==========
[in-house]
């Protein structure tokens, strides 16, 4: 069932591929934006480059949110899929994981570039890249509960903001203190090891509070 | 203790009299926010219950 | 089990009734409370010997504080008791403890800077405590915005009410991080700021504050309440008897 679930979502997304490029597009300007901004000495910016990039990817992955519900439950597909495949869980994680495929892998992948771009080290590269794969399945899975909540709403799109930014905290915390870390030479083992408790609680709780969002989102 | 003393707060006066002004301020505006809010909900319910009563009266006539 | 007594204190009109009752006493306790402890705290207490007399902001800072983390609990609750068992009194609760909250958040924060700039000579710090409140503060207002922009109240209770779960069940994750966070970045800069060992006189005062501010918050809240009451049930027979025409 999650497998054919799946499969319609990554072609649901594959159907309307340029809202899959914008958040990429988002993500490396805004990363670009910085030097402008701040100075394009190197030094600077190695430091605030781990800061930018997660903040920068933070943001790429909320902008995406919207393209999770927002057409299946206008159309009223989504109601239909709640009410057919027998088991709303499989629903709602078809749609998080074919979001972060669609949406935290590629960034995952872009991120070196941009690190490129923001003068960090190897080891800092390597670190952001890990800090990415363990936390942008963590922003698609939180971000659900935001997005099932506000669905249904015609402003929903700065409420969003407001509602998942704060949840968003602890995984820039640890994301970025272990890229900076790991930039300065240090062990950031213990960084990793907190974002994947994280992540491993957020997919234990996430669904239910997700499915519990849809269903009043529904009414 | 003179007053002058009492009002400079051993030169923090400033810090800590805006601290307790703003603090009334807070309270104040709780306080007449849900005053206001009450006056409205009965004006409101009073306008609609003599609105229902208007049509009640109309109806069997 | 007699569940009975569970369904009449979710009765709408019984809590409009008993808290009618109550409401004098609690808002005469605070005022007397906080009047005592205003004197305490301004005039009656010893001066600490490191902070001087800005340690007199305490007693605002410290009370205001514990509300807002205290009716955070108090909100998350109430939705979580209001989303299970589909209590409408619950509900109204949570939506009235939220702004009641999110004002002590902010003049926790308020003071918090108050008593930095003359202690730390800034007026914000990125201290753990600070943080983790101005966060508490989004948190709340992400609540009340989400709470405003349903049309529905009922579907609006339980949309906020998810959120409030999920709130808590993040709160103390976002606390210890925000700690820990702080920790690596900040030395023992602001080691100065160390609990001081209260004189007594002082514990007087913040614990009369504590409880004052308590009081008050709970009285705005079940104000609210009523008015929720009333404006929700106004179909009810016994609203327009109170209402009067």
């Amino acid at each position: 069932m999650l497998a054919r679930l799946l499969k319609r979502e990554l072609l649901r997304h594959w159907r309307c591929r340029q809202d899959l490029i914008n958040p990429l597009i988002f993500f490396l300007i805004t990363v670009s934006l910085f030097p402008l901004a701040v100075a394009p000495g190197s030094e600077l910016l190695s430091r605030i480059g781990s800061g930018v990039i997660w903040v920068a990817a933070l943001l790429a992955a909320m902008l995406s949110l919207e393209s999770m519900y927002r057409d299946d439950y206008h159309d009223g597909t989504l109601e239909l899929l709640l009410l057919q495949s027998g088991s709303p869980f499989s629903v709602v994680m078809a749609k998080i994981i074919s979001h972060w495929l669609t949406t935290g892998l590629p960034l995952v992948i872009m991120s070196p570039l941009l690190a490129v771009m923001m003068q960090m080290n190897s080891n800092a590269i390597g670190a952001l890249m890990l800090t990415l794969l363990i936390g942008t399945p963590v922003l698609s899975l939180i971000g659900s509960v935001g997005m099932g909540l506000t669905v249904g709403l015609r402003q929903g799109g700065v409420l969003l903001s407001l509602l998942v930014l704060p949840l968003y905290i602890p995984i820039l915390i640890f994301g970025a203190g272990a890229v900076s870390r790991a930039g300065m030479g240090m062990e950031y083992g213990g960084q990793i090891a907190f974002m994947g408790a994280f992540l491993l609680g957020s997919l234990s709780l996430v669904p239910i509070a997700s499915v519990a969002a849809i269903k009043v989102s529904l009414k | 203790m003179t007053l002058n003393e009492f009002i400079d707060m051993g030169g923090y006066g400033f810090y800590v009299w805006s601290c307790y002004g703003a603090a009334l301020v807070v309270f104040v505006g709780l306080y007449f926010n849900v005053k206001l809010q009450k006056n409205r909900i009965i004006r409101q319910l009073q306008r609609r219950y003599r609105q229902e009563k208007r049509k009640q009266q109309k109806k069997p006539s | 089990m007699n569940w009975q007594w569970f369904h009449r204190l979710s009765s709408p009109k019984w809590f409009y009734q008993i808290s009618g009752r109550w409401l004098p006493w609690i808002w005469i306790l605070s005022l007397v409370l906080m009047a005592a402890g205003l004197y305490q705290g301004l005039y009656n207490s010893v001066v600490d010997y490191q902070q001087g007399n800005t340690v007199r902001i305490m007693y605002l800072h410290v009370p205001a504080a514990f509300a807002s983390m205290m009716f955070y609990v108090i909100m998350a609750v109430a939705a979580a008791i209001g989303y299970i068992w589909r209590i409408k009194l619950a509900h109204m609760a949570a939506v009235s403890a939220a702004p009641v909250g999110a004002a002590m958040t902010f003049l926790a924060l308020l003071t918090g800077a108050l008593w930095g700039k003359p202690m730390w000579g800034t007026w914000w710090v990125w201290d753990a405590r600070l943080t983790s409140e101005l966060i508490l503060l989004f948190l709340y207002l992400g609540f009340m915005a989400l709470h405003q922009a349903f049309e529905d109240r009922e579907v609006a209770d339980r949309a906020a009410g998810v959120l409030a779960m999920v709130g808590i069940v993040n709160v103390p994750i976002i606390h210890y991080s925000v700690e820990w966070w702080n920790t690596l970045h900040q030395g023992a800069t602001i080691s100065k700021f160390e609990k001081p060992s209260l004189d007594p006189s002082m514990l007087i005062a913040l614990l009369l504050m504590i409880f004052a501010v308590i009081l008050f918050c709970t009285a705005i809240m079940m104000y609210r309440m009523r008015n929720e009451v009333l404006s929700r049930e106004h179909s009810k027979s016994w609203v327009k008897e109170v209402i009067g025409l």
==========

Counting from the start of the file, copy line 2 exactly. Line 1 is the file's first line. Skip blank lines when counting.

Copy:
């Protein structure tokens, strides 16, 4: 069932591929934006480059949110899929994981570039890249509960903001203190090891509070 | 203790009299926010219950 | 089990009734409370010997504080008791403890800077405590915005009410991080700021504050309440008897 679930979502997304490029597009300007901004000495910016990039990817992955519900439950597909495949869980994680495929892998992948771009080290590269794969399945899975909540709403799109930014905290915390870390030479083992408790609680709780969002989102 | 003393707060006066002004301020505006809010909900319910009563009266006539 | 007594204190009109009752006493306790402890705290207490007399902001800072983390609990609750068992009194609760909250958040924060700039000579710090409140503060207002922009109240209770779960069940994750966070970045800069060992006189005062501010918050809240009451049930027979025409 999650497998054919799946499969319609990554072609649901594959159907309307340029809202899959914008958040990429988002993500490396805004990363670009910085030097402008701040100075394009190197030094600077190695430091605030781990800061930018997660903040920068933070943001790429909320902008995406919207393209999770927002057409299946206008159309009223989504109601239909709640009410057919027998088991709303499989629903709602078809749609998080074919979001972060669609949406935290590629960034995952872009991120070196941009690190490129923001003068960090190897080891800092390597670190952001890990800090990415363990936390942008963590922003698609939180971000659900935001997005099932506000669905249904015609402003929903700065409420969003407001509602998942704060949840968003602890995984820039640890994301970025272990890229900076790991930039300065240090062990950031213990960084990793907190974002994947994280992540491993957020997919234990996430669904239910997700499915519990849809269903009043529904009414 | 003179007053002058009492009002400079051993030169923090400033810090800590805006601290307790703003603090009334807070309270104040709780306080007449849900005053206001009450006056409205009965004006409101009073306008609609003599609105229902208007049509009640109309109806069997 | 007699569940009975569970369904009449979710009765709408019984809590409009008993808290009618109550409401004098609690808002005469605070005022007397906080009047005592205003004197305490301004005039009656010893001066600490490191902070001087800005340690007199305490007693605002410290009370205001514990509300807002205290009716955070108090909100998350109430939705979580209001989303299970589909209590409408619950509900109204949570939506009235939220702004009641999110004002002590902010003049926790308020003071918090108050008593930095003359202690730390800034007026914000990125201290753990600070943080983790101005966060508490989004948190709340992400609540009340989400709470405003349903049309529905009922579907609006339980949309906020998810959120409030999920709130808590993040709160103390976002606390210890925000700690820990702080920790690596900040030395023992602001080691100065160390609990001081209260004189007594002082514990007087913040614990009369504590409880004052308590009081008050709970009285705005079940104000609210009523008015929720009333404006929700106004179909009810016994609203327009109170209402009067």